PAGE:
World Cup Rewind - watch England v Argentina from 2002 World Cup

David Beckham celebrates
David Beckham went from zero at the 1998 World Cup to hero in 2002

Get your cargo pants on and crack open the Asahis - this weekend we’re heading to the home of bullet trains as we go back to the summer of 2002.

With South Korea and Japan hosting Asia's first World Cup, the time difference saw UK schools and businesses start late or set up communal screens to watch matches before work.

Alcopop sales soared, The Bourne Identity was big at the box office and Liberty X topped the charts - but more importantly Ferdinand, Beckham, Owen and co were taking on the world’s best.

To take you right back there, we’ll show you the Three Lions’ Group F match against Argentina from 15:00 BST on Sunday, 3 May.

You'll be able to watch on the BBC Sport website, Red Button and iPlayer and follow live text commentary from 14:45 BST on the BBC Sport website and app.

Here's why you should watch.

Beckham’s redemption

David Beckham scores for England four years after being sent off against the same opponents
Beckham scores for England four years after being sent off against the same opponents

Vilified by the media and fans alike after being sent off in England’s World Cup defeat by Argentina at France '98, this was a shot at redemption for captain David Beckham.

The saviour in qualifying - with a superb last-gasp free-kick against Greece - Beckham’s participation at the tournament had been uncertain after he broke a bone in his left foot playing for Manchester United against Deportivo La Coruna in the Champions League.

But just over seven weeks later, he lined up for England’s opener against Sweden and demonstrated his prowess from dead-ball situations by setting up Sol Campbell’s goal in the 1-1 draw.

One of the nation’s true world-class players at the time, Beckham’s importance could not be overstated.

And his big moment came five days later in Sapporo in possibly England’s best performance en route to the quarter finals.

Fittingly Beckham capped a fine display by rifling in the winning goal from a penalty to get one over on his nemesis of four years earlier, Diego Simeone.

As the BBC’s commentator John Motson said at the time: “Hold the cups and the glasses back home… you can smash them now! Beckham has scored for England. He has done it again.”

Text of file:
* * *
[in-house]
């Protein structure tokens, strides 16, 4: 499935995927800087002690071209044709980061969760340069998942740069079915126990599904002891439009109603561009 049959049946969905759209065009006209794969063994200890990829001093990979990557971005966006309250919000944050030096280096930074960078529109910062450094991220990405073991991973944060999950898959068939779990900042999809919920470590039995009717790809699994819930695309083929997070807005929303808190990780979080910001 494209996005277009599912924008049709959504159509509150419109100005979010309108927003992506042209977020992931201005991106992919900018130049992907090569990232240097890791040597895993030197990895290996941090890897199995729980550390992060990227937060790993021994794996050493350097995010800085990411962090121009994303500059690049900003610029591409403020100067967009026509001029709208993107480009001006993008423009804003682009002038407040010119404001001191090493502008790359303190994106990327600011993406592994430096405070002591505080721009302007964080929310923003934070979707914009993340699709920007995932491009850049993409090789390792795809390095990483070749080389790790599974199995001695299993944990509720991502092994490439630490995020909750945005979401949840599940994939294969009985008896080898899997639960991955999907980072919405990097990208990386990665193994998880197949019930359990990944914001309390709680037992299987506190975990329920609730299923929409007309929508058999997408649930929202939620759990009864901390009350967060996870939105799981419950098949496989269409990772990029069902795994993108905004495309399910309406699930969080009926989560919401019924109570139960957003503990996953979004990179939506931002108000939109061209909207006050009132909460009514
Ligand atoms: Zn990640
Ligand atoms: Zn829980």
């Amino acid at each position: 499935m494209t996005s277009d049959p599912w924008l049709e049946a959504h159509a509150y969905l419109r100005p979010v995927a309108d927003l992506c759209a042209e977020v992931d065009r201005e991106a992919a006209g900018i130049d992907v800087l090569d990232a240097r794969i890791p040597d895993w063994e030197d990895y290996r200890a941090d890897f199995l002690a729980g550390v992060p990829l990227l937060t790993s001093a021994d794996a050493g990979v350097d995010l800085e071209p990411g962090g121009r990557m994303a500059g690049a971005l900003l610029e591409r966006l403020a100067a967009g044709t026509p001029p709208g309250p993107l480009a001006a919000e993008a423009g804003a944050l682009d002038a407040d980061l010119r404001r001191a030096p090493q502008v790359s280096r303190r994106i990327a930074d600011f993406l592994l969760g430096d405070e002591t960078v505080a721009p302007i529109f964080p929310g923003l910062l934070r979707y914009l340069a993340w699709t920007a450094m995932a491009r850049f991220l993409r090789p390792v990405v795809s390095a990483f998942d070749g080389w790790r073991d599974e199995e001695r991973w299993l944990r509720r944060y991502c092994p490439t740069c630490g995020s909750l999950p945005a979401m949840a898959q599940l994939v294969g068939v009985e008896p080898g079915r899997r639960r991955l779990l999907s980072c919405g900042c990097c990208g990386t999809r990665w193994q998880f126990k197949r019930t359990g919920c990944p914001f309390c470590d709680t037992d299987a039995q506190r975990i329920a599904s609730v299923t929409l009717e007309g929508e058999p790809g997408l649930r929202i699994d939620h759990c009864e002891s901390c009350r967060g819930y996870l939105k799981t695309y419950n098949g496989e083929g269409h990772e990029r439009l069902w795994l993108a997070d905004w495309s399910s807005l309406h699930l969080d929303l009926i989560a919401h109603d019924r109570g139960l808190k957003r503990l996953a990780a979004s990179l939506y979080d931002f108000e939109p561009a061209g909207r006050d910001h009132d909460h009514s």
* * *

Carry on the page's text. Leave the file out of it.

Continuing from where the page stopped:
Negotiating the ‘group of death’

The mood of optimism surrounding Sven-Goran Eriksson's first year in charge took a heavy jolt when England’s Group F opponents were drawn.

Dubbed the "group of death", England’s opponents included the bookmakers' favourites Argentina, an enigmatic Nigeria side containing Jay-Jay Okocha and a strong Sweden team that used Zlatan Ibrahimovic as a substitute.

Marcelo Bielsa’s Argentina squad was packed with world-class performers - with Walter Samuel, Javier Zanetti, Juan Sebastian Veron, Ariel Ortega, Gabriel Batistuta and Hernan Crespo all featuring against England.

However, Eriksson got his tactics right at the Sapporo Dome as England proved worthy winners.

They moved to second in the group with their first finals win over Argentina since 1966 and it was a result that avenged painful defeats at Mexico '86 and France '98.

Pochettino before the Premier League

Michael Owen is fouled by Mauricio Pochettino for England's penalty.
Michael Owen is fouled by Mauricio Pochettino for England's penalty.

Long before displaying his charm and qualities as a Premier League manager, Mauricio Pochettino was very much your archetypal Argentine defender.

Rugged and uncompromising on the pitch he also sported long flowing locks in those days.

However, while he clearly mastered the ‘what, me ref?’ look while wagging his fingers in protest, it was not enough to prevent his foul on Michael Owen from being punished with the penalty, from which Beckham scored.

Collina’s star quality

Referee Pierluigi Collina
No-one messed with referee Pierluigi Collina

If Pochettino could appear menacing with his distinctive look, one man stood apart in that respect - referee Pierluigi Collina.

The Italian official’s penetrating stare and tall frame ensured he was not a man to be messed with.

But he was equally good at conversing with players in multiple languages, helping to earn the respect in which he was held.

And this was yet another occasion when he delivered a masterclass in officiating in his own unique way.

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